Top 10 tips for choosing your Pilot Ground School provider

For your Pilots Licence, you’ll need to study for, and pass, a total of 9 theoretical knowledge examinations.

In the UK, these examinations are provided by the CAA, and even though they are in an online format, you’ll have to sit them at an approved training organisation. This is usually the same organisation that you will be undertaking your flying lessons with.

As a student pilot, it’s important that you not only choose a good flight training organisation but also a good ground school training organisation as well! The learning material you use, and the support you get for ground school (from your flight training organisation) may not match the support you get for the flying training. And yet the theoretical knowledge aspect is equally important as the flying!

This is especially so in the UK where the CAA online exams are refreshed at least every 12 months with new questions being added all of the time. And those questions (believe us!) delve into every nook and cranny and dark corner of the syllabus for each of those 9 subjects. So, gone are the days when you could just “grab an app” and look at the typical questions you’d find in the exams, and “memorise them” or “just learn those bits of the syllabus”.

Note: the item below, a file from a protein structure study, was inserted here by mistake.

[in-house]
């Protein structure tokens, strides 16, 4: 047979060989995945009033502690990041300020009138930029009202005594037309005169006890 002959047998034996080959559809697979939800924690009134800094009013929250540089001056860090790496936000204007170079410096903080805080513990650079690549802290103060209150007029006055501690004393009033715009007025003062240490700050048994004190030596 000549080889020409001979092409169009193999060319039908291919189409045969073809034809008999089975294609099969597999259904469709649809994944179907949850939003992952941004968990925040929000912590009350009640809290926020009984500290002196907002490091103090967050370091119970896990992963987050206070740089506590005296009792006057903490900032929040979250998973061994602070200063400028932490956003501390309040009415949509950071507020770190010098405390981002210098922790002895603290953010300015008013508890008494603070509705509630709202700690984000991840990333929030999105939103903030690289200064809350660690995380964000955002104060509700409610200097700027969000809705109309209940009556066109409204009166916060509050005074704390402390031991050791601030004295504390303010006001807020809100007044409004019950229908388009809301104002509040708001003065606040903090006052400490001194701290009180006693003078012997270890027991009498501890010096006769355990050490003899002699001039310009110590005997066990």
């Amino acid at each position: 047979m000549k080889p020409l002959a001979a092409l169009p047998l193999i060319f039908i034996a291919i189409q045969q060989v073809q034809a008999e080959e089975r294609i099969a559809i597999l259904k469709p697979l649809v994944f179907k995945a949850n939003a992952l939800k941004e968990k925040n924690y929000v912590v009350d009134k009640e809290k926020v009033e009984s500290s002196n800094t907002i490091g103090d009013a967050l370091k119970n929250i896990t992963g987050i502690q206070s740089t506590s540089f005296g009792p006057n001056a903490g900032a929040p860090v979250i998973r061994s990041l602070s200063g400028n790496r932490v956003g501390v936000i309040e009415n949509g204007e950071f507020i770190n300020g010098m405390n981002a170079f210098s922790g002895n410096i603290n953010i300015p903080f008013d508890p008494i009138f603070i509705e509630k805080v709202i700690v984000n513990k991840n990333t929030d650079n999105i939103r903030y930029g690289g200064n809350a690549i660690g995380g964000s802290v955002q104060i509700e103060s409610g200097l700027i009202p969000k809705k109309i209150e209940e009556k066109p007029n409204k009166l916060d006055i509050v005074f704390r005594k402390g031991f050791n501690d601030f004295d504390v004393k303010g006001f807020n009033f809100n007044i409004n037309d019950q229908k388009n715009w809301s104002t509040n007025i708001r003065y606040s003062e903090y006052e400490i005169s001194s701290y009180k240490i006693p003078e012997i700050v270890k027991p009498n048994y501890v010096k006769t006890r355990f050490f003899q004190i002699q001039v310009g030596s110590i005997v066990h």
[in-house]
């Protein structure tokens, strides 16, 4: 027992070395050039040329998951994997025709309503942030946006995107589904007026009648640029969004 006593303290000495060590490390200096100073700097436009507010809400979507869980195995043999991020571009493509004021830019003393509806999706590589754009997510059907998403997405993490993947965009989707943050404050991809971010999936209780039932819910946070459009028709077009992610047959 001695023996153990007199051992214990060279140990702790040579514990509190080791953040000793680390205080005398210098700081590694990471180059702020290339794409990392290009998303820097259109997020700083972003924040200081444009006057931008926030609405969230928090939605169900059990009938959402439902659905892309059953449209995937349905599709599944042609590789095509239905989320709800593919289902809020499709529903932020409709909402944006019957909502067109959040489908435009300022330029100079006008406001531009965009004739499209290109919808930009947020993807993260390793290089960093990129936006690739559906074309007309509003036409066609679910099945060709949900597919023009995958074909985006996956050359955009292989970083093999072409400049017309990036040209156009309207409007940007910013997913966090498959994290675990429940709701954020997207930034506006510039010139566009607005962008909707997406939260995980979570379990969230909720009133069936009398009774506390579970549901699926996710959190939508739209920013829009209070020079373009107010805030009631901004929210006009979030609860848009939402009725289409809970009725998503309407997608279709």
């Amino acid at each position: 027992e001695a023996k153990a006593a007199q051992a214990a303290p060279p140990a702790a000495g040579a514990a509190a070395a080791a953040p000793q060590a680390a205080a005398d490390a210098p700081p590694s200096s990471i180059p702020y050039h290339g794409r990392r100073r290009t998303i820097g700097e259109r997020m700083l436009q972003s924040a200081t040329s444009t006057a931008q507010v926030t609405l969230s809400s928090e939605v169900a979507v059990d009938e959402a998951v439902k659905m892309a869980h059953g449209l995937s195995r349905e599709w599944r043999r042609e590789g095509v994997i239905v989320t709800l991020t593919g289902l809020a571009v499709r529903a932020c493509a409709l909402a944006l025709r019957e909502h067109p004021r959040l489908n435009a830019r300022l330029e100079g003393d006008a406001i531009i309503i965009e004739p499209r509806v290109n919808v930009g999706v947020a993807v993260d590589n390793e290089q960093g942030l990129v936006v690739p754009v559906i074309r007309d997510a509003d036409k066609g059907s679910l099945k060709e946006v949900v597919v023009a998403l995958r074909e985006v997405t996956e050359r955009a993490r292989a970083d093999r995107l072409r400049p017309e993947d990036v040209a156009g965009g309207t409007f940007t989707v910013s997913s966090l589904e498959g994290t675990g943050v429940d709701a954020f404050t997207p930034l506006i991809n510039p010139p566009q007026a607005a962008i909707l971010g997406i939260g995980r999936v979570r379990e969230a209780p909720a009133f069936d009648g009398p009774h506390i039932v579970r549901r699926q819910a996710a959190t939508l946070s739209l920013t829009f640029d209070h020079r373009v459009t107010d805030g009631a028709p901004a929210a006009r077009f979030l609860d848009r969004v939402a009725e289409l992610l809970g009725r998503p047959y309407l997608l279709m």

That’s why it’s now vital to find a ground school provider that can help you pass all of the 9 exams! Our top 10 list below should point you in the right direction to help you find the best options available.

Of course, right here on this site, you'll find that we meet all of the requirements mentioned below!

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1. Use a “Guiding” Provider

There are 9 exams. Don’t just take pot luck and study for a subject that takes your fancy. Use a provider that will guide you through the process; one that knows the best order in which to take the subjects based on years of experience; one that understands how to “teach” you, and not just one that pushes material at you. Choose carefully and choose wisely in this area. Doing things in the wrong order will not only lead to frustration on your part but will also lead to “wasted effort” in double-learning.

2. Use easy-going material